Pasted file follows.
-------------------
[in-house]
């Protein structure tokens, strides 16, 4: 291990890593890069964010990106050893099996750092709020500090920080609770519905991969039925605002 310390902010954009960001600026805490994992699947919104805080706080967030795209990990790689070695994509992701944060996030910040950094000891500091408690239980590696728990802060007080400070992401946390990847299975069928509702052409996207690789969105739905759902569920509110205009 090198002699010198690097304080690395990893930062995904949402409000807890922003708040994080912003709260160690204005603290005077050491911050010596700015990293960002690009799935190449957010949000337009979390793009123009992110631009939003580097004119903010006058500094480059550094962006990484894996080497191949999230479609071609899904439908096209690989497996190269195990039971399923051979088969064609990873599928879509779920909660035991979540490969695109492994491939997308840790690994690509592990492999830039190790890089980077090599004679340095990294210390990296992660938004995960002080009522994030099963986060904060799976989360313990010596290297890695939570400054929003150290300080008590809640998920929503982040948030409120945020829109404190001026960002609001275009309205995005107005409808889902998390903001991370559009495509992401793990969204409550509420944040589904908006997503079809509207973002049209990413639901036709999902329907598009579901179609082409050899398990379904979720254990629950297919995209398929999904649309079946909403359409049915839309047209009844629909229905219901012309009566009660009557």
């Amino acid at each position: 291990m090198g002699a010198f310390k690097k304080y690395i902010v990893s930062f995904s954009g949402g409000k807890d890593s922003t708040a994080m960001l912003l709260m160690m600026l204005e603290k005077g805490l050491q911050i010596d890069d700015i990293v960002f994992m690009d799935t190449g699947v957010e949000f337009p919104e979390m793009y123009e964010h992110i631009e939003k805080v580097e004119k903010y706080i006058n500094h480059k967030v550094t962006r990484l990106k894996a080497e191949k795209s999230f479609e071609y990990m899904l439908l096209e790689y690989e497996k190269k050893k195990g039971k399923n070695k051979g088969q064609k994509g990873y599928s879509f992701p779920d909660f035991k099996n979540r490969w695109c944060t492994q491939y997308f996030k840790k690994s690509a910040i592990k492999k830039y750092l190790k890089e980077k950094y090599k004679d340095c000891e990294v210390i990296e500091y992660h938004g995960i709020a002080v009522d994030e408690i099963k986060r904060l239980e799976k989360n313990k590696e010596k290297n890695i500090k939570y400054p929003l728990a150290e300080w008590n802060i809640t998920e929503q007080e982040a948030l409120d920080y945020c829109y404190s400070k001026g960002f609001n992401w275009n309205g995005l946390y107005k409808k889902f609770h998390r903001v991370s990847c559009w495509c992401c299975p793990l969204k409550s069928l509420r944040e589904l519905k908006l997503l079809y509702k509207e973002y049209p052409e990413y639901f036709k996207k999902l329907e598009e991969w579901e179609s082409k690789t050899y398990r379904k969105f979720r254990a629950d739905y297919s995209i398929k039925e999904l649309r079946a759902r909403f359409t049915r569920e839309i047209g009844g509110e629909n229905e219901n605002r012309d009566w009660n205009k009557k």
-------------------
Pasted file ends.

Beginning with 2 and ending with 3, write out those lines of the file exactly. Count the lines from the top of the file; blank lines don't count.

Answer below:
């Protein structure tokens, strides 16, 4: 291990890593890069964010990106050893099996750092709020500090920080609770519905991969039925605002 310390902010954009960001600026805490994992699947919104805080706080967030795209990990790689070695994509992701944060996030910040950094000891500091408690239980590696728990802060007080400070992401946390990847299975069928509702052409996207690789969105739905759902569920509110205009 090198002699010198690097304080690395990893930062995904949402409000807890922003708040994080912003709260160690204005603290005077050491911050010596700015990293960002690009799935190449957010949000337009979390793009123009992110631009939003580097004119903010006058500094480059550094962006990484894996080497191949999230479609071609899904439908096209690989497996190269195990039971399923051979088969064609990873599928879509779920909660035991979540490969695109492994491939997308840790690994690509592990492999830039190790890089980077090599004679340095990294210390990296992660938004995960002080009522994030099963986060904060799976989360313990010596290297890695939570400054929003150290300080008590809640998920929503982040948030409120945020829109404190001026960002609001275009309205995005107005409808889902998390903001991370559009495509992401793990969204409550509420944040589904908006997503079809509207973002049209990413639901036709999902329907598009579901179609082409050899398990379904979720254990629950297919995209398929999904649309079946909403359409049915839309047209009844629909229905219901012309009566009660009557």
């Amino acid at each position: 291990m090198g002699a010198f310390k690097k304080y690395i902010v990893s930062f995904s954009g949402g409000k807890d890593s922003t708040a994080m960001l912003l709260m160690m600026l204005e603290k005077g805490l050491q911050i010596d890069d700015i990293v960002f994992m690009d799935t190449g699947v957010e949000f337009p919104e979390m793009y123009e964010h992110i631009e939003k805080v580097e004119k903010y706080i006058n500094h480059k967030v550094t962006r990484l990106k894996a080497e191949k795209s999230f479609e071609y990990m899904l439908l096209e790689y690989e497996k190269k050893k195990g039971k399923n070695k051979g088969q064609k994509g990873y599928s879509f992701p779920d909660f035991k099996n979540r490969w695109c944060t492994q491939y997308f996030k840790k690994s690509a910040i592990k492999k830039y750092l190790k890089e980077k950094y090599k004679d340095c000891e990294v210390i990296e500091y992660h938004g995960i709020a002080v009522d994030e408690i099963k986060r904060l239980e799976k989360n313990k590696e010596k290297n890695i500090k939570y400054p929003l728990a150290e300080w008590n802060i809640t998920e929503q007080e982040a948030l409120d920080y945020c829109y404190s400070k001026g960002f609001n992401w275009n309205g995005l946390y107005k409808k889902f609770h998390r903001v991370s990847c559009w495509c992401c299975p793990l969204k409550s069928l509420r944040e589904l519905k908006l997503l079809y509702k509207e973002y049209p052409e990413y639901f036709k996207k999902l329907e598009e991969w579901e179609s082409k690789t050899y398990r379904k969105f979720r254990a629950d739905y297919s995209i398929k039925e999904l649309r079946a759902r909403f359409t049915r569920e839309i047209g009844g509110e629909n229905e219901n605002r012309d009566w009660n205009k009557k």